You may have missed it, but included in the commercial for the Super Bowl this year was a 30 second spot for the 2010 Census campaign. The message was simple: it takes just ten minutes to fill out and turn in your census survey.
The publics’ participation in the Census is critical. Census data is used to define legislature districts, school district assignment areas and other important functional areas of government. Changes in your community are crucial to many planning decisions, such as where to provide services for the elderly, where to build new roads and schools, or where to locate job training centers.
The Constitution mandates a population and housing census every 10 years. Everyone living in the U.S. is obligated to participate; both citizens and non-citizens must be counted. This basic data on the number of people, their age and their sex in each household will be used in a variety of ways. It will be used to determine the Commonwealth’s share of more than $400 billion allocated annually by the federal government to states and municipalities for the next ten years. The information will also guide local government decisions regarding the need and availability of funding for the construction of roads, schools, hospitals, and child-care and senior citizen centers in your community.
Households can expect the survey to arrive in the mail this March. The form consists of ten questions and takes an average of ten minutes to complete. If you don’t turn in your completed form, a census worker will be deployed to your house to take a count in person, costing you time and costing taxpayers’ money. If you have any questions or concerns, you can find out more on my website.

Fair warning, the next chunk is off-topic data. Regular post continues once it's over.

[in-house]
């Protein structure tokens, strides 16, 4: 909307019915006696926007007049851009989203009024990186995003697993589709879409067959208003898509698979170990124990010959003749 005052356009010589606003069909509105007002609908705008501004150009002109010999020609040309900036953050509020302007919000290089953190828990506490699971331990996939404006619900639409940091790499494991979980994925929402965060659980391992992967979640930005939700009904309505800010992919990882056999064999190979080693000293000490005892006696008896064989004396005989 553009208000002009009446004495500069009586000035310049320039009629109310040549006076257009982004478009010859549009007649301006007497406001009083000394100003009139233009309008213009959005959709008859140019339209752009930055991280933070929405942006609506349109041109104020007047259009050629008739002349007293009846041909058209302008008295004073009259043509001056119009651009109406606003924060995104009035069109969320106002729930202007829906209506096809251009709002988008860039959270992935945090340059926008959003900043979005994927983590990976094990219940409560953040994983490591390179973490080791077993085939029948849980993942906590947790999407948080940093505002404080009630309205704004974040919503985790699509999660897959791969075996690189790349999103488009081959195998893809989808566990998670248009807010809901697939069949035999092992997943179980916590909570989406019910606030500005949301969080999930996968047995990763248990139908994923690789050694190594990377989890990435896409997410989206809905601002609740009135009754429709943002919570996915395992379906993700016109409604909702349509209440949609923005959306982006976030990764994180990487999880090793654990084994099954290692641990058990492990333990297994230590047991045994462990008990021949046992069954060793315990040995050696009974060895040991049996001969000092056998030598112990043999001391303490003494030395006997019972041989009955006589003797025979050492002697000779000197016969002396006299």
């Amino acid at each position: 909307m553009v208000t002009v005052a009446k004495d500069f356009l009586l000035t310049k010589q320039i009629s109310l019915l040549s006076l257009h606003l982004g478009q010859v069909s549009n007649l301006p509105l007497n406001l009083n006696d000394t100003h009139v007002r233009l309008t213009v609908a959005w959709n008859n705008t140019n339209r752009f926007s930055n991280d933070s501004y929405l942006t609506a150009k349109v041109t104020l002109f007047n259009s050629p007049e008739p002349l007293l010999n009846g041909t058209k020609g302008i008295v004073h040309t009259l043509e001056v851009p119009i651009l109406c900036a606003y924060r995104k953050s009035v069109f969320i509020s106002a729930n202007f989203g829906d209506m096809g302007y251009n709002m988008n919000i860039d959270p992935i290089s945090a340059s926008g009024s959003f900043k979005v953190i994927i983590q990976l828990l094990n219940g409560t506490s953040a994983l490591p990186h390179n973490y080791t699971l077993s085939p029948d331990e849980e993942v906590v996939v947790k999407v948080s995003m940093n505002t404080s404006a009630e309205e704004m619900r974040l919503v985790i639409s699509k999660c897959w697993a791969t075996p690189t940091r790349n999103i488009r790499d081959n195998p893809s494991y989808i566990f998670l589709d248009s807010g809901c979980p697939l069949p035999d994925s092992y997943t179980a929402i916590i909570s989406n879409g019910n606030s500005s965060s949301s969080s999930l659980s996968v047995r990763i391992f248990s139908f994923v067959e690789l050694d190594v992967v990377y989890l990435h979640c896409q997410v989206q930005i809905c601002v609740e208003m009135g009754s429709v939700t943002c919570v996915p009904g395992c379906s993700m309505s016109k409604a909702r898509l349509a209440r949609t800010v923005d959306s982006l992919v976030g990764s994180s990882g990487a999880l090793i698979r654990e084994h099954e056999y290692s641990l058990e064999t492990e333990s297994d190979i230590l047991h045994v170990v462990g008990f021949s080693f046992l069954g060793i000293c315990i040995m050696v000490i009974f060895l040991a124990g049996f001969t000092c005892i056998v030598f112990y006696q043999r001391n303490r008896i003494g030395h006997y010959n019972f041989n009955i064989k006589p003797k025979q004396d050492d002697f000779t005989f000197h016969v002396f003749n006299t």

National Census Day slated for April 1st. I will be spending the next few months working with the federal government and local census bureaus to spread the word about this critical exercise and encourage people to complete and mail back their 2010 Census forms.
We have taken great strides to foster local community-based partnerships to hire local workers in the 2010 census effort. More than 490 Census offices have been set up across the country to serve local consistencies and work with community leaders. The 8th District has two Census offices, one in Alexandria, which covers Alexandria, Arlington and Falls Church, and the other in Fairfax County. These offices alone expect to hire roughly 2,200 people. All told, approximately 500,000 people will be employed in this nationwide effort to count every man, woman and child.
In 2000, more than 140,000 organizations partnered with the 2000 Census including community and faith-based organizations, schools, states, local and tribal governments, media outlets, businesses and other interested groups. With the highest concentration of non-profit organizations in the nation, I expect that Northern Virginia will once again prove an invaluable partner in the campaign.
A massive undertaking, the national census has been referred to as the largest peacetime mobilization in U.S. history. With the growing population and the most sophisticated technical and operational knowledge and tools to date, the 2010 Census is poised to break all records in terms of the mobilization of federal employees, community institutions, schools, private citizens and businesses throughout the country. Please, do your part to ensure that your family, your home and your community gets counted and treated fairly for the next ten years. For more information about the 2010 Census, visit 2010census.gov.
Rep. James Moran (D) is Virginia’s 8th Congressional District Representative in the U.S. House of Representatives.